Image from Civilian Global
A young Australian woman with a mysterious past, a terrifyingly unknown creature killing off sheep, and a dog named “Dog”. If you would’ve told me that these seemingly unrelated ideas could combine to make a great (and award winning!) book, I probably would’ve laughed in your face.
I take back my laughter.
Evie Wyld’s All the Birds, Singing is the story of a woman, named Jake, who has chosen a life of running, of loneliness, and of sheep farming. Oh, and her dog named Dog. As Jake’s sheep are picked off, one by one, by an unknown creature, Jake begins to confront her past, accept friendship, and stop running away. The reader follows Jake’s story backwards and forwards through time, watching as her story of prostitution, guilt, and scarring – both internal and external – unravel before his or her very eyes. Mimicking the idea of one step forward, one step back, Wyld’s story progresses in alternating chapters: odd-numbered chapters moving forwards in present-time Great Britain, while even-numbered chapters move progressively backwards through Jake’s past in Australia.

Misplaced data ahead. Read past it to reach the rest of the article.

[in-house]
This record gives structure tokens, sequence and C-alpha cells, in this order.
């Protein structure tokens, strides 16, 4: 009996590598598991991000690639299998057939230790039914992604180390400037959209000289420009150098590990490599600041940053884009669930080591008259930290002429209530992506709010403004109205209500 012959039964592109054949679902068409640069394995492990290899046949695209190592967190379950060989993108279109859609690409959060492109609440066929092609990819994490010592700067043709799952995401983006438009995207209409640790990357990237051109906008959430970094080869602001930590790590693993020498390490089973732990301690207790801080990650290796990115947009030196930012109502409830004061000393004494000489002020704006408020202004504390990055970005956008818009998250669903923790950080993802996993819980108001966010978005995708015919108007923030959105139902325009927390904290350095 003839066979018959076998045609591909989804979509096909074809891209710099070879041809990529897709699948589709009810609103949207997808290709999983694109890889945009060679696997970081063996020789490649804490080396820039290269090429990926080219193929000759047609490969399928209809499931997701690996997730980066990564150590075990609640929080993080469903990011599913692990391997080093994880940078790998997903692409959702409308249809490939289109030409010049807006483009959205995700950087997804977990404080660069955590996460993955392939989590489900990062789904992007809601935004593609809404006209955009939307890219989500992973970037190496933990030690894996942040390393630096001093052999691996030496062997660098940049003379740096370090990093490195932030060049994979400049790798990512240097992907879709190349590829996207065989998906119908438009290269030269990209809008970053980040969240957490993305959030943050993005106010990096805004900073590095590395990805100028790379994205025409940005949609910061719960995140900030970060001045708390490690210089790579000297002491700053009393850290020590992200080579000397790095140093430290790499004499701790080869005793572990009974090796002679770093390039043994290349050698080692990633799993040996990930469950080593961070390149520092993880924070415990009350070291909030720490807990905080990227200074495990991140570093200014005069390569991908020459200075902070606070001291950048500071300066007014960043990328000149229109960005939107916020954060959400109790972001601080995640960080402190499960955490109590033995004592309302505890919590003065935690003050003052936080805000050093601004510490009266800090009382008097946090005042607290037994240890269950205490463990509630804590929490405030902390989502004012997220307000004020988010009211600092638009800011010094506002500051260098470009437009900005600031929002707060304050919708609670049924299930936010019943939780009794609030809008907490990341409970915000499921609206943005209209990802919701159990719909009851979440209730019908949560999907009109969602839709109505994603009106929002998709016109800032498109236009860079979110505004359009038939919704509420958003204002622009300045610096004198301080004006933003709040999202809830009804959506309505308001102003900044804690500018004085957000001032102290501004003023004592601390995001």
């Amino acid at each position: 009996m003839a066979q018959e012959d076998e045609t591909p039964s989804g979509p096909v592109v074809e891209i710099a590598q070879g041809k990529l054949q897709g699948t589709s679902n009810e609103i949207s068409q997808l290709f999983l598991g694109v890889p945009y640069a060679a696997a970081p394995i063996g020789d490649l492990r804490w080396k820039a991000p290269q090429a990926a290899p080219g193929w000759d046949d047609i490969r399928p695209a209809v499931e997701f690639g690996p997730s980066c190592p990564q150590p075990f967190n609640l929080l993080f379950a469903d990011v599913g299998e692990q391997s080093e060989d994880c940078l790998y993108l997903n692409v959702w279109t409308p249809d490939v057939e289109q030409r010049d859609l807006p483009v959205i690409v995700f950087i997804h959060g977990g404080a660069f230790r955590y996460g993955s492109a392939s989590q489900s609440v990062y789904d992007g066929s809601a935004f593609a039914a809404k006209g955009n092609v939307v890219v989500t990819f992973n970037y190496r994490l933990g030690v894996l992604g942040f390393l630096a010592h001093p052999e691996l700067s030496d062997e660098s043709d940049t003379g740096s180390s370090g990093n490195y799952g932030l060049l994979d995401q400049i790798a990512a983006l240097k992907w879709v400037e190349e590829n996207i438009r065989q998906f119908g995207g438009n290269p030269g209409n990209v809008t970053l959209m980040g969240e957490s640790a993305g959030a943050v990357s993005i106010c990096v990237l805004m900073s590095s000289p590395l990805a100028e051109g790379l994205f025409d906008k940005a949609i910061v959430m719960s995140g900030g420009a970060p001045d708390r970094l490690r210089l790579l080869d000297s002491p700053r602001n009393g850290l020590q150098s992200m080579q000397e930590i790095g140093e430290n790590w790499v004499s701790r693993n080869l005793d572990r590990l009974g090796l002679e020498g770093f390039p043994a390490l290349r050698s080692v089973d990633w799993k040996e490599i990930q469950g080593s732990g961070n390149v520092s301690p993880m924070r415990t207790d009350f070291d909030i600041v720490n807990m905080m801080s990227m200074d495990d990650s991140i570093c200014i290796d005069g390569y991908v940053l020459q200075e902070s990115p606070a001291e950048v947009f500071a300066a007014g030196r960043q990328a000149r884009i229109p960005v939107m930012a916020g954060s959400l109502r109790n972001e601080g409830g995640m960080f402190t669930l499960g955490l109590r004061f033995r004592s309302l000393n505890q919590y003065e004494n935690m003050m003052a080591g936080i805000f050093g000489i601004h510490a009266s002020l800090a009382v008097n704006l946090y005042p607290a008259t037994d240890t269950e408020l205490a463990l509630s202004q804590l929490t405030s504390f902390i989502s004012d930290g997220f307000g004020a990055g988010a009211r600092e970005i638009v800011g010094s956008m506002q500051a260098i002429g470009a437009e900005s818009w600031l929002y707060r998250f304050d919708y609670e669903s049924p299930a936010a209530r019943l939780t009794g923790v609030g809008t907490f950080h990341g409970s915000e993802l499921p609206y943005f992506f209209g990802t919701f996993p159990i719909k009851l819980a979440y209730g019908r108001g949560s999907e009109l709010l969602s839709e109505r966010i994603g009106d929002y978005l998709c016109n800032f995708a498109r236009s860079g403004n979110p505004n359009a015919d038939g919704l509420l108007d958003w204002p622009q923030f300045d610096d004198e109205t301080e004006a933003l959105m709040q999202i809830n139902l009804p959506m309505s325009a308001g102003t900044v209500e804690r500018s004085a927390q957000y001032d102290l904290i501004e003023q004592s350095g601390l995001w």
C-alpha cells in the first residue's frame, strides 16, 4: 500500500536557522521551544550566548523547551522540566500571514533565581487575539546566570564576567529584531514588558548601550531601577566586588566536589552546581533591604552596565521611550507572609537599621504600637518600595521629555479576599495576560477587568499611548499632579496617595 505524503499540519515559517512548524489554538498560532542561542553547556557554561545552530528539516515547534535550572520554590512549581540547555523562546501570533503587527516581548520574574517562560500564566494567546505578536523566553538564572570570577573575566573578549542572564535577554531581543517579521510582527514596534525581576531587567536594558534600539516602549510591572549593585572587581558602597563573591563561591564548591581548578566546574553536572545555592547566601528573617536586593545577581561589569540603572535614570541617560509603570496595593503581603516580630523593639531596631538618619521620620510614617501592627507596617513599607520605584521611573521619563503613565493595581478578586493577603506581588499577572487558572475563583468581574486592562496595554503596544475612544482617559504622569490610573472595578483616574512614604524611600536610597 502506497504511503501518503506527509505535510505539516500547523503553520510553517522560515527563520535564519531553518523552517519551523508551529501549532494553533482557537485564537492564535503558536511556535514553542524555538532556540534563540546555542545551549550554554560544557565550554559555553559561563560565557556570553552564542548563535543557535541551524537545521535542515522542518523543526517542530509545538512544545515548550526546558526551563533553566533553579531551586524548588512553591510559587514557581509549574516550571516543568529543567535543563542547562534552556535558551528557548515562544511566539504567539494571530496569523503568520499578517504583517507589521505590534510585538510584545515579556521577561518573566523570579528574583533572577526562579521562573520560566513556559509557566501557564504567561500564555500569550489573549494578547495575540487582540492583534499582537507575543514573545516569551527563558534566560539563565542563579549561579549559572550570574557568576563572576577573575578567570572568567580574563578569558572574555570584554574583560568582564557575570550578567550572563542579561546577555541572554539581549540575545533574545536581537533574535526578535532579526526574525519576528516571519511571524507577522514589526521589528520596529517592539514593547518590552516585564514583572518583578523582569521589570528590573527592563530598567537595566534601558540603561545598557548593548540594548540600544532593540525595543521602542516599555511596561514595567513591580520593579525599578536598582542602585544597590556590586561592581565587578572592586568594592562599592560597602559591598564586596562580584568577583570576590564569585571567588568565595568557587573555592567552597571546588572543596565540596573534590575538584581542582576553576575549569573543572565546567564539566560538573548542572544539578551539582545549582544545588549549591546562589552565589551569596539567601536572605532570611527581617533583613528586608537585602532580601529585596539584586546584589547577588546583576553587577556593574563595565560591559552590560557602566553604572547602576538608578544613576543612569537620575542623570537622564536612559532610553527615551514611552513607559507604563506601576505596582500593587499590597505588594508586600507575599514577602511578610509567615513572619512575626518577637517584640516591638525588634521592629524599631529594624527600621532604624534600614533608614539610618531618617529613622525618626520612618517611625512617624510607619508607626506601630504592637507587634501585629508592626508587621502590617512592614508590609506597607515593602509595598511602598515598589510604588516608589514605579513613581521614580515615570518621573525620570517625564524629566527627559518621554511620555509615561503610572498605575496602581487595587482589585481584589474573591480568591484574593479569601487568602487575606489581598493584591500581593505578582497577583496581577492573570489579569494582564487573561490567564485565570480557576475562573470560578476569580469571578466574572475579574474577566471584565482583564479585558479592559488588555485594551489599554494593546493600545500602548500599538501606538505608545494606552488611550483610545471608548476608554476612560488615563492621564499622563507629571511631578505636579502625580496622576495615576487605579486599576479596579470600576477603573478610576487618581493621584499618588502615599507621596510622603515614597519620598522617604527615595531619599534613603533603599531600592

As one watches Jake be peeled apart like an onion, one begins too understand this mysterious character. Her hardships… her secrets… as those are explained, Jake is stripped bare and weathered before the reader as she looks forward to what’s to come.
All the Birds, Singing is a story of survival, of darkness, of emotional trauma and growth… and of hope. If you enjoy modern fiction and all its artistry, do not miss this novel.